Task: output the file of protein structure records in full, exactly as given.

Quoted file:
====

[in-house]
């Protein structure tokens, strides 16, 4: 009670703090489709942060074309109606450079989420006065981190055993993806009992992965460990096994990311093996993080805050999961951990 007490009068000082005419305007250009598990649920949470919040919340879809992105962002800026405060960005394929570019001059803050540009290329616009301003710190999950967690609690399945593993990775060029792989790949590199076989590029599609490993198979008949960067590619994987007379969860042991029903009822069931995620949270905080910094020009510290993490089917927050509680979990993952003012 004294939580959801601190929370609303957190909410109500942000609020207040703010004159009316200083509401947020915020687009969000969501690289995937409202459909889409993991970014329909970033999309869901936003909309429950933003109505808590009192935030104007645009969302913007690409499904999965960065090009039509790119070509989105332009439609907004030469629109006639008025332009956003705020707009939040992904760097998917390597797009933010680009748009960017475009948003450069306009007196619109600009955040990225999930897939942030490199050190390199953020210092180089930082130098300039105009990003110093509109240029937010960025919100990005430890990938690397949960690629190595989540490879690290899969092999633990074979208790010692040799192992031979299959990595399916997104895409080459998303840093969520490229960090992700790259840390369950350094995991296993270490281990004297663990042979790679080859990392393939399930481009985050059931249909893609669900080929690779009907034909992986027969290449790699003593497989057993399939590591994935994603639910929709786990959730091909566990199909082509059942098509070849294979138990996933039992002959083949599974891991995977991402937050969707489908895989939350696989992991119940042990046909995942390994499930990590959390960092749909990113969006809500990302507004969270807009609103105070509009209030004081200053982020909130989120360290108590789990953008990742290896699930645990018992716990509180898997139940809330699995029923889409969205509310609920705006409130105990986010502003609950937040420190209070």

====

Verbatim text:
[in-house]
């Protein structure tokens, strides 16, 4: 009670703090489709942060074309109606450079989420006065981190055993993806009992992965460990096994990311093996993080805050999961951990 007490009068000082005419305007250009598990649920949470919040919340879809992105962002800026405060960005394929570019001059803050540009290329616009301003710190999950967690609690399945593993990775060029792989790949590199076989590029599609490993198979008949960067590619994987007379969860042991029903009822069931995620949270905080910094020009510290993490089917927050509680979990993952003012 004294939580959801601190929370609303957190909410109500942000609020207040703010004159009316200083509401947020915020687009969000969501690289995937409202459909889409993991970014329909970033999309869901936003909309429950933003109505808590009192935030104007645009969302913007690409499904999965960065090009039509790119070509989105332009439609907004030469629109006639008025332009956003705020707009939040992904760097998917390597797009933010680009748009960017475009948003450069306009007196619109600009955040990225999930897939942030490199050190390199953020210092180089930082130098300039105009990003110093509109240029937010960025919100990005430890990938690397949960690629190595989540490879690290899969092999633990074979208790010692040799192992031979299959990595399916997104895409080459998303840093969520490229960090992700790259840390369950350094995991296993270490281990004297663990042979790679080859990392393939399930481009985050059931249909893609669900080929690779009907034909992986027969290449790699003593497989057993399939590591994935994603639910929709786990959730091909566990199909082509059942098509070849294979138990996933039992002959083949599974891991995977991402937050969707489908895989939350696989992991119940042990046909995942390994499930990590959390960092749909990113969006809500990302507004969270807009609103105070509009209030004081200053982020909130989120360290108590789990953008990742290896699930645990018992716990509180898997139940809330699995029923889409969205509310609920705006409130105990986010502003609950937040420190209070």